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Free Radic Biol Med. 2019 Jul 29;143:252-259. doi: 10.1016/j.freeradbiomed.2019.07.035. [Epub ahead of print]

Post-exercise hypotension and skeletal muscle oxygenation is regulated by nitrate-reducing activity of oral bacteria.

Author information

1
Institute of Health & Community, University of Plymouth, Plymouth, UK.
2
Peninsula Medical School, University of Plymouth, Plymouth, UK.
3
Centre for Genomic Regulation (CRG), The Barcelona Institute of Science & Technology, Barcelona, Spain.
4
Research Group on Community Nutrition and Oxidative Stress, University of Balearic Islands & CIBEROBN (CB12/03/30038), Palma de Mallorca, Spain.
5
Centre for Genomic Regulation (CRG), The Barcelona Institute of Science & Technology, Barcelona, Spain; Universitat Pompeu Fabra (UPF), Barcelona, Spain; Institució Catalana de Recerca I Estudis Avançats (ICREA), Barcelona, Spain.
6
Institute of Health & Community, University of Plymouth, Plymouth, UK. Electronic address: Raul.Bescos@plymouth.ac.uk.

Abstract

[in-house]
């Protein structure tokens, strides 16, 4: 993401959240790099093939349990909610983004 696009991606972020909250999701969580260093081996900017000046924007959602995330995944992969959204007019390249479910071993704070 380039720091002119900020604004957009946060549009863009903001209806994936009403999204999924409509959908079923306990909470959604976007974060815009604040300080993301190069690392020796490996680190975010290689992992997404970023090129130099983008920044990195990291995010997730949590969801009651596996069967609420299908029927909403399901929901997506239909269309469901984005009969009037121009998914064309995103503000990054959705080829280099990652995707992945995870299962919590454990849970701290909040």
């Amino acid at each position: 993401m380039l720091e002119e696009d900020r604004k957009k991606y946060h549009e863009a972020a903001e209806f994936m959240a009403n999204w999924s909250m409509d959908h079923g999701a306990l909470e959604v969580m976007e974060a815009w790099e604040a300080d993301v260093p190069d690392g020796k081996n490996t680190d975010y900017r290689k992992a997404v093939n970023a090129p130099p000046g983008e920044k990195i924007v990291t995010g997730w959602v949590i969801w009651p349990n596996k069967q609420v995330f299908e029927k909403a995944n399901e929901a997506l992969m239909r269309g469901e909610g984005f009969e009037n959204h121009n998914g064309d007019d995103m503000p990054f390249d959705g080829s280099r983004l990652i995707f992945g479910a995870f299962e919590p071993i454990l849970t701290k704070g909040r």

Post-exercise hypotension (PEH) is a common physiological phenomenon leading to lower blood pressure after acute exercise, but it is not fully understood how this intriguing response occurs. This study investigated whether the nitrate-reducing activity of oral bacteria is a key mechanism to trigger PEH. Following a randomized, double blind and crossover design, twenty-three healthy individuals (15 males/8 females) completed two treadmill trials at moderate intensity. After exercise, participants rinsed their mouth with antibacterial mouthwash to inhibit the activity of oral bacteria or a placebo mouthwash. Blood pressure was measured before, 1h and 2 h after exercise. The microvascular response to a reactive hyperaemia test, as well as blood and salivary samples were taken before and 2 h after exercise to analyse nitrate and nitrite concentrations and the oral microbiome. As expected, systolic blood pressure (SBP) was lower (1 h: -5.2 ± 1.0 mmHg; P < 0.001); 2 h: -3.8 ± 1.1 mmHg, P = 0.005) after exercise compared to baseline in the placebo condition. This was accompanied by an increase of circulatory nitrite 2 h after exercise (2h: 100 ± 13 nM) compared to baseline (59 ± 9 nM; P = 0.013). Additionally, an increase in the peak of the tissue oxygenation index (TOI) during the reactive hyperaemia response was observed after exercise (86.1 ± 0.6%) compared to baseline levels (84.8 ± 0.5%; P = 0.010) in the placebo condition. On the other hand, the SBP-lowering effect of exercise was attenuated by 61% at 1 h in the recovery period, and it was fully attenuated 2 h after exercise with antibacterial mouthwash. This was associated with a lack of changes in circulatory nitrite (P > 0.05), and impaired microvascular response (peak TOI baseline: 85.1 ± 3.1%; peak TOI post-exercise: 84.6 ± 3.2%; P > 0.05). Diversity of oral bacteria did not change after exercise in any treatment. These findings show that nitrite synthesis by oral commensal bacteria is a key mechanism to induce the vascular response to exercise over the first period of recovery thereby promoting lower blood pressure and greater muscle oxygenation.

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